3. Peace exists in South Kordofan. Whilst the violence has certainly escalated, the communities on the ground are refusing to become involved and in several places the Misseriyah and Nuba in South Kordofan have made agreements with each other to reject violence – something that is also happening in Unity State.

    For the first time in decades, divided communities who have been responsible for much of the conflict are resisting violence. My fear is that as the international community continues its policy of focusing on government level negotiations, the existing peace that is preventing civil war from occurring will be ignored. It is imperative that any efforts recognise that there is a significant movement for peace at a local level. The influence of the international community will be limited against the governments and any political peace agreement is likely to be short-lived unless adequate support and recognition is given to what is happening at a local level.

    There is peace in South Kordofan and Unity but currently it is overshadowed by aggression at a government level. The foundations for peace that exist need to be nurtured to fill any opportunities that arise in the future. The international community needs to be sensitive to the historic value of the local level initiatives for peace that are occurring in the midst of this violence.

  4. Dear Tom,

    Certainly, locally initiated peace processes at the local communities’ level do have great value and implications, however, without the overall umbrella to endorse and protect these agreements there is a great risk that the local initiatives are just going to be undermined.

    Two examples from the current conflict in SK. “Salara Mountain” was made victim by virtue of accepting to host injured tribes-people from the clashing forces who sought refuge with their kinsmen. The area was subjected to indiscriminate shelling and bombardments that did not differentiate between the civilian and the combatant. Other mountains just as “Julud Mountain”, raised a white flag and indicated that they do not want to be part in any further conflict and fighting, and they relatively survived the first round of the shelling, but no one can definitely guarantee what will happen next when the conflict heats up.

    Conflicts like the one in SK tend to have complex nature, that goes beyond the interests of the local affected communities and the processes that they agree among themselves, they tend to have other crucial stakeholders and interests that have the power to undermine the local processes and interests in this fighting of the elephants, and it is for this factor that some emphasis need to be put, equally, on the overall peace agreement that involves the Government and the SPLA in this specific case.

    Nevertheless, I do totally agree with you, but that the two processes are complementary and the international community should base its efforts in bringing lasting and comprehensive peace on such local level and community-based peace building processes.

    The type of the peace that exists in SK is apparently an unstable one which by all means passed the crisis stage into a low-intensity armed confrontation with areas being totally controlled and/ or retaken by the competing organized armies/ forces.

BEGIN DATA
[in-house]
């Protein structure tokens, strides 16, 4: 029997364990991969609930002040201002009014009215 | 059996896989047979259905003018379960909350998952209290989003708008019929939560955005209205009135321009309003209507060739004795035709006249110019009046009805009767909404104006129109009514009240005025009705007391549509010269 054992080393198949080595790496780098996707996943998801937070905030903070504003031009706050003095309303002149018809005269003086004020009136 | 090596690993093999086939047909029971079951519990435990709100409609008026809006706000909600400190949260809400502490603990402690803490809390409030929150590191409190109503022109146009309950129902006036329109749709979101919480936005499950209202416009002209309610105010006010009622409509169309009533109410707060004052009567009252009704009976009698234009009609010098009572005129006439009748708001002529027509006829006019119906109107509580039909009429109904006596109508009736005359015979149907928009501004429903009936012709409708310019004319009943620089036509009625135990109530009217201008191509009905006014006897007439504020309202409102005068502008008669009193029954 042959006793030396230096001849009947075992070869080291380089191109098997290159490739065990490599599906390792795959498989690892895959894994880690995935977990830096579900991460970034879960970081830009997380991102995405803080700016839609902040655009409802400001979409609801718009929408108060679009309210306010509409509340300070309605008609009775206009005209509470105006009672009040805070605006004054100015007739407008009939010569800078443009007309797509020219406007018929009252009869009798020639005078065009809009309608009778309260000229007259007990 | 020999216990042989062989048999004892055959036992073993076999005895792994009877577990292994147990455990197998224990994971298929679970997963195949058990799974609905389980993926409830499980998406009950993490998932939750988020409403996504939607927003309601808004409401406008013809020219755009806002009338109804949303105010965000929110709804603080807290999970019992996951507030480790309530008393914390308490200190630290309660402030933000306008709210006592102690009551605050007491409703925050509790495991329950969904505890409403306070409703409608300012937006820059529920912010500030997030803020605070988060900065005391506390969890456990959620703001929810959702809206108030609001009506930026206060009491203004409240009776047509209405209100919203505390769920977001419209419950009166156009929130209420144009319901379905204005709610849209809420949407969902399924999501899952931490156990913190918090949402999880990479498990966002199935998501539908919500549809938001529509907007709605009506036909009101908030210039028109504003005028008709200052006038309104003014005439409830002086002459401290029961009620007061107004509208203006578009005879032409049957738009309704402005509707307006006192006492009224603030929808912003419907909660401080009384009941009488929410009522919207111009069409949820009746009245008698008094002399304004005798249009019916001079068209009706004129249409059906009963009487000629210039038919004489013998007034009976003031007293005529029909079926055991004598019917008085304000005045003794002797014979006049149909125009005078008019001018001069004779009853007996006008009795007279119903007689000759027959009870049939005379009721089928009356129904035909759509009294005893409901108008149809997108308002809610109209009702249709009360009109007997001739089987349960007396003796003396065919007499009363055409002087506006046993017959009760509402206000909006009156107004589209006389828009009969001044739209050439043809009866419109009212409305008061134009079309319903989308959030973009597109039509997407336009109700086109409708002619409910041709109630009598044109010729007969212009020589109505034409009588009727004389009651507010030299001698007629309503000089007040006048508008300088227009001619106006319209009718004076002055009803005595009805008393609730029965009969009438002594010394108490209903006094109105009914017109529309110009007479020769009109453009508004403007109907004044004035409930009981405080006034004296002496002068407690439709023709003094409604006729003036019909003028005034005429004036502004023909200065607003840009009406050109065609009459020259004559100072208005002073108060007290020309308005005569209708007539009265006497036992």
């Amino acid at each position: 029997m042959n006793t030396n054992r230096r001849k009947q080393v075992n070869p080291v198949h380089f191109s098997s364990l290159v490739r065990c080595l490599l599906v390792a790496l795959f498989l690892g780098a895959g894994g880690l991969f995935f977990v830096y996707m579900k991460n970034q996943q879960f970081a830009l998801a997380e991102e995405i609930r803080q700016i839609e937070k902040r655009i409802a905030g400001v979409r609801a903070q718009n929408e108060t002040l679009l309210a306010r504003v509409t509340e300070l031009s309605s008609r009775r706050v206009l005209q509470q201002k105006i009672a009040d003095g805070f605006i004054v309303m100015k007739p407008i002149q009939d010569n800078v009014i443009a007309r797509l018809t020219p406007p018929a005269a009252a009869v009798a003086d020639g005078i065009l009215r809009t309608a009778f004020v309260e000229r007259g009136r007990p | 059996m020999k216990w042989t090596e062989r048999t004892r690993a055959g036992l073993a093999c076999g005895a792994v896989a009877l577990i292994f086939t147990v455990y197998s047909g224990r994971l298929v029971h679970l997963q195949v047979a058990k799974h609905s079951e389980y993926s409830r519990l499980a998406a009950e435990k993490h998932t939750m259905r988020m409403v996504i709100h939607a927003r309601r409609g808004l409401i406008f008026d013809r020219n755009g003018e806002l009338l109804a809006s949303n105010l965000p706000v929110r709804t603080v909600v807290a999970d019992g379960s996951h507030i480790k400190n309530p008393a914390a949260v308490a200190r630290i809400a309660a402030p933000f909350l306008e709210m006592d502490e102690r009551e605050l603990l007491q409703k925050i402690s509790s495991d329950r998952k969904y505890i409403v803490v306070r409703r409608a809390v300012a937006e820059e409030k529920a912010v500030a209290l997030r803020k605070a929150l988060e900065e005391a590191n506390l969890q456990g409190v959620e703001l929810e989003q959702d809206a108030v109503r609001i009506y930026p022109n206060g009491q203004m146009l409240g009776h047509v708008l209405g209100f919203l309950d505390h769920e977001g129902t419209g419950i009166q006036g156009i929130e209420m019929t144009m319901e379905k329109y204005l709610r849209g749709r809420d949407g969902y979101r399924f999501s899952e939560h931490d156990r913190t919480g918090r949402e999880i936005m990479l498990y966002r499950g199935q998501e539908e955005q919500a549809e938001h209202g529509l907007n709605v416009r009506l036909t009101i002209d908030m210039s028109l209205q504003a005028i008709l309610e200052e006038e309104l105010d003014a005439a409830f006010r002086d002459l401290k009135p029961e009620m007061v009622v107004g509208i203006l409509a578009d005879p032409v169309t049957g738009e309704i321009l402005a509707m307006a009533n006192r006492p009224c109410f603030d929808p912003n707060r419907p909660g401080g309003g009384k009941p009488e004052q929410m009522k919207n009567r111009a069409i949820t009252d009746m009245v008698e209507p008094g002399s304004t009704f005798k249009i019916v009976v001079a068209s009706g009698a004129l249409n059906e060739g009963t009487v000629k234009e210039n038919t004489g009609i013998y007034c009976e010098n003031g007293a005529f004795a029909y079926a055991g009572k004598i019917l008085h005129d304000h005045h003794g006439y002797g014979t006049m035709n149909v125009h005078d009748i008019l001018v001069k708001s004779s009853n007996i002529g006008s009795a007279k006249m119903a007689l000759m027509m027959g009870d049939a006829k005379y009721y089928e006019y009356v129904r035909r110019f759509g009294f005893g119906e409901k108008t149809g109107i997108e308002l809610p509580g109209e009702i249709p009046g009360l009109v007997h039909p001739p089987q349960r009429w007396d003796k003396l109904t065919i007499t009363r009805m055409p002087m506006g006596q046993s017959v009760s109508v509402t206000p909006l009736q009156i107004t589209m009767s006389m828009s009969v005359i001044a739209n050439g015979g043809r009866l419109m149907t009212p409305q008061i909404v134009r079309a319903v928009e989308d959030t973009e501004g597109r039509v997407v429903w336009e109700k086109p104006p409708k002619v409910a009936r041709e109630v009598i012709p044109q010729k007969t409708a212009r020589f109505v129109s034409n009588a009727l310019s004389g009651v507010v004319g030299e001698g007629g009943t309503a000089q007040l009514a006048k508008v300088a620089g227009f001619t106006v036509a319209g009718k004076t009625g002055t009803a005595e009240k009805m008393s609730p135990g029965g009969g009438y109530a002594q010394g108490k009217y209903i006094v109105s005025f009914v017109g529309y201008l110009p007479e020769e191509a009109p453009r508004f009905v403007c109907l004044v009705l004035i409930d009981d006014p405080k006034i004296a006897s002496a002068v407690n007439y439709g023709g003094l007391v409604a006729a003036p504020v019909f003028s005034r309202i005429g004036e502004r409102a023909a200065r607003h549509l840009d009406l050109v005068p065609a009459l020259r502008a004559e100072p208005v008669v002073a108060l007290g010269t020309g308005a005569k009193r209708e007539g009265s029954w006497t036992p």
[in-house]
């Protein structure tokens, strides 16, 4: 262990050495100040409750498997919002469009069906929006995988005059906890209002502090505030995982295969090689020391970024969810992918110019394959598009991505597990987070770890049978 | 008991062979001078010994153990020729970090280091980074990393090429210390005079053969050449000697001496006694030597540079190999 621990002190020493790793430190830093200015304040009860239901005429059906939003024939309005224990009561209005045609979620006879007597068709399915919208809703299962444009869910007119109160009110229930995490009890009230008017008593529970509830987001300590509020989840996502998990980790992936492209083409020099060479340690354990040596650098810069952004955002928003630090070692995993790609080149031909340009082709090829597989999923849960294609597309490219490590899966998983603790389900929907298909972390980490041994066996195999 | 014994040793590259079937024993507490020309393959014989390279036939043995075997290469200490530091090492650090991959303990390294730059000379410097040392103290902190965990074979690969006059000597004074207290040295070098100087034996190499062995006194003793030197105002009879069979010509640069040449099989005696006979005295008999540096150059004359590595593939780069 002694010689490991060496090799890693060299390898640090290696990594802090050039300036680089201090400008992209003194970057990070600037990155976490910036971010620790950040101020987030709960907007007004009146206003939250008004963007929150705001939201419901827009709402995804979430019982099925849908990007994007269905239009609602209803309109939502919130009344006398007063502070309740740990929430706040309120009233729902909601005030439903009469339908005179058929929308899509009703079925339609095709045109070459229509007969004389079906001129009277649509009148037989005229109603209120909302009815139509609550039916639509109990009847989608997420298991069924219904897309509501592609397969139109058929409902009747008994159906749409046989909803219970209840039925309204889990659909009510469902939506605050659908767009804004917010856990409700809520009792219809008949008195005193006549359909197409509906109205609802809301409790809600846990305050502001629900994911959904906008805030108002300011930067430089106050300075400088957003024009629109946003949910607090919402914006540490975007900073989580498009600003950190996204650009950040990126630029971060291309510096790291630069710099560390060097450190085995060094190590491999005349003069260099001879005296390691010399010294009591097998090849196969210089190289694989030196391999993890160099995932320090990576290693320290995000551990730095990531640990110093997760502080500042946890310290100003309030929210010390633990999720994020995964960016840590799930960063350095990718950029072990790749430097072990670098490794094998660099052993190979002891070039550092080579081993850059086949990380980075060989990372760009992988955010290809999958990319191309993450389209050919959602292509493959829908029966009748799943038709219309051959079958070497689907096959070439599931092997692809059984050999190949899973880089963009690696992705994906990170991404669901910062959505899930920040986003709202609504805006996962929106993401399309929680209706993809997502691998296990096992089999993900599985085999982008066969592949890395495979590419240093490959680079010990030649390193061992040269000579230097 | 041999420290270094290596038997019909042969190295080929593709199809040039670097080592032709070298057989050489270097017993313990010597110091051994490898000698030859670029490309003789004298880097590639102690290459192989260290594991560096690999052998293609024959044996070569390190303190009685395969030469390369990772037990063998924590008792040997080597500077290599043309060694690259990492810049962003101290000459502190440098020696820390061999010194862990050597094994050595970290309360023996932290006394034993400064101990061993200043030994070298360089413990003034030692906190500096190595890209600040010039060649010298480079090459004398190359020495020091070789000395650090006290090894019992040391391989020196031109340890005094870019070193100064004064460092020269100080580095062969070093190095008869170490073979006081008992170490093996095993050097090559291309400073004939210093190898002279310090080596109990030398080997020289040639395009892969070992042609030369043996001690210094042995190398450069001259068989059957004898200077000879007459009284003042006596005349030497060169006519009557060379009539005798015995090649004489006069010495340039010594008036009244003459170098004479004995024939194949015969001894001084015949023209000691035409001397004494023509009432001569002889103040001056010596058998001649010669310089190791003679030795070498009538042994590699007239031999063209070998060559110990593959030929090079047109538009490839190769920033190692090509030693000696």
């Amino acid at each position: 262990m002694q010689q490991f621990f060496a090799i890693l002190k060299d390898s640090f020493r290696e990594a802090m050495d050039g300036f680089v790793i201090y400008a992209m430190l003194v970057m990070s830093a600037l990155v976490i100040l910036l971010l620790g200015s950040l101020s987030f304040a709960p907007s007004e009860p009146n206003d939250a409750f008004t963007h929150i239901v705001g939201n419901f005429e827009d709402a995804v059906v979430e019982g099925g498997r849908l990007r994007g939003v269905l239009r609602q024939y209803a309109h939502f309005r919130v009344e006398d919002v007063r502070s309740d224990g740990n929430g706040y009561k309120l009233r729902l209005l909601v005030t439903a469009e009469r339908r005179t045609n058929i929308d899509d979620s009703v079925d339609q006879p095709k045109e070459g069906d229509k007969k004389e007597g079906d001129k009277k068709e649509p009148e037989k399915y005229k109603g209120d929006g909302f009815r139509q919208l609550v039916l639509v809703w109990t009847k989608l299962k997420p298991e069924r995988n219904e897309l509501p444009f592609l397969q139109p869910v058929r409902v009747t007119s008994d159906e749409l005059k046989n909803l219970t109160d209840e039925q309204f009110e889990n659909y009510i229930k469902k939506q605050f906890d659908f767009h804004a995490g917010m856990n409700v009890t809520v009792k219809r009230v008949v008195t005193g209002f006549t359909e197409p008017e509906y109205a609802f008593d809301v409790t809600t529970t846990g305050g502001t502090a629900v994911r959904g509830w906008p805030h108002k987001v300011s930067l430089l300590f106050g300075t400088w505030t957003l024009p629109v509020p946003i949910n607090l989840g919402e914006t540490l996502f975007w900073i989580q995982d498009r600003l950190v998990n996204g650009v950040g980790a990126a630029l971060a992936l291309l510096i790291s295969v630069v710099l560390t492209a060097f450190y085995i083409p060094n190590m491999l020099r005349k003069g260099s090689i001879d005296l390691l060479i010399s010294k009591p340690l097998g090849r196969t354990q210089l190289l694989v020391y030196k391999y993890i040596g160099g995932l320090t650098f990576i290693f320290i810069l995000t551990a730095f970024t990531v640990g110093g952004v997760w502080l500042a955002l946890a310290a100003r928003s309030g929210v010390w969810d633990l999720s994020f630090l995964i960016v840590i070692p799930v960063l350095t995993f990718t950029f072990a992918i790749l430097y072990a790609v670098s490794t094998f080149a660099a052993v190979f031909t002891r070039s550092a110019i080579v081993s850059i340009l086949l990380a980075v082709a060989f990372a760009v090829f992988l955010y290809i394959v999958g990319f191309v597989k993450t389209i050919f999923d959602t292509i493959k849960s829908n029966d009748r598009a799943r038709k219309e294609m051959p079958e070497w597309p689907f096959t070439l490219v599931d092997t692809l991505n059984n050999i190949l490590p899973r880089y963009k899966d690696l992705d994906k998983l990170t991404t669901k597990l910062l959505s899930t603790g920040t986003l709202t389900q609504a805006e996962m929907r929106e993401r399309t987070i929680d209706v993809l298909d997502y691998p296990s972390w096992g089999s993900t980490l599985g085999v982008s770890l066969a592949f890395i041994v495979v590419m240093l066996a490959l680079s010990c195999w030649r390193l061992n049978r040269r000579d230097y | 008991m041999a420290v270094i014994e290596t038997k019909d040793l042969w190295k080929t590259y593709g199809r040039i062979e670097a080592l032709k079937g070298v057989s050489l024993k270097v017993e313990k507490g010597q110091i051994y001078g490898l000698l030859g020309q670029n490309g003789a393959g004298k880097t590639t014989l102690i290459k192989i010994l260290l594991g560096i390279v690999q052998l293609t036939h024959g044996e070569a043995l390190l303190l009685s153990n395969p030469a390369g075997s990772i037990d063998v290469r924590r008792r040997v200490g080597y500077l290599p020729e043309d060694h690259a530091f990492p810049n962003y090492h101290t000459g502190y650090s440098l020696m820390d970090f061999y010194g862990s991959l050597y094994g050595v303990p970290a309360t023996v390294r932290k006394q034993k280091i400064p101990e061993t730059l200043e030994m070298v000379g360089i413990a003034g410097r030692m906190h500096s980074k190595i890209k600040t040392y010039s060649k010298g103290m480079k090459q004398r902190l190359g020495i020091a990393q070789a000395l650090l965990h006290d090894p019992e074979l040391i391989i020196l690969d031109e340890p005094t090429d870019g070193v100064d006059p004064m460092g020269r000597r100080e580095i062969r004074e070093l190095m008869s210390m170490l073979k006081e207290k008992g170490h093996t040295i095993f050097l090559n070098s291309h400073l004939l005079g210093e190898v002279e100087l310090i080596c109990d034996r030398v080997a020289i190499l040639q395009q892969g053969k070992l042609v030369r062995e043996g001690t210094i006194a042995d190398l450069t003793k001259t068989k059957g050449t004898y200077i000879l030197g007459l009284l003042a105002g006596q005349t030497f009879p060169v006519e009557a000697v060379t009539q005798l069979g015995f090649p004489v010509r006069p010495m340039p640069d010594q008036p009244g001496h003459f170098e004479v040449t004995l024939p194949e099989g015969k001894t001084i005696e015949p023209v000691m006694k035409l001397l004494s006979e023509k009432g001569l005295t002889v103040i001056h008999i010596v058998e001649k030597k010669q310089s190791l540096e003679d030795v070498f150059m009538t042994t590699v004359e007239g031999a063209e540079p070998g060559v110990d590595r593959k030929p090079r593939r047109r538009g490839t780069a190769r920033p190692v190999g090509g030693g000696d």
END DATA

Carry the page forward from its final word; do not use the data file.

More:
The complexity of the situation stems from the fact that the warring parties have their organized military outfits and which claim to represent differing groups and people of South Kordofan, more or less, on ethnic grounds. The tensions that were created during the implementation of the CPA only managed to further the differences and to consolidate the ethnic and ideological polarization. Now, these people were not openly involved in the decisions regarding the start of the conflict, but as a result of the ethnic profiling, are getting all the consequences and the heat of the conflict regardless of their local initiatives and domestic positions.

    The types of the peace processes you described are crucial and important within the peace building efforts as well as the post-conflict stabilization processes, however, they tend to have very little effect when it comes to peace making in open armed conflicts like the one in SK, whereby only negotiations with the two major parties, the GoS and the SPLA could lead to disarming the situation and to the initiation of a settlement that could lead to peace.

  5. Hi Ahmed,

    I agree there is not so much locals can do to stop the violence but there is a huge amount they can do to prevent it escalating, simply by continuing to not get involved. However, as the violence that is out of their control continues, so it is more likely that they will feeel their hands are forced and they will join the violence. Then there will not only be a much greater and intractable problem but you will also have lost the only positive capacity.

    It is folly to ignore the only existing capacity for peace. As you point out these are complex circumstances with multiple layers of conflict and interest. Unfortunately, international responses typically can not respond to such complexities. Only local initiatives (of which there are many) have the number, variety and contextual awareness to match the scale of the problem.

    As macro-level negotiations occur, it is essential that parallel support is provided to existing foundations. To not do so will mean opportunities for peace are not realised and any ceasefire undermined by detioration of security at the local level.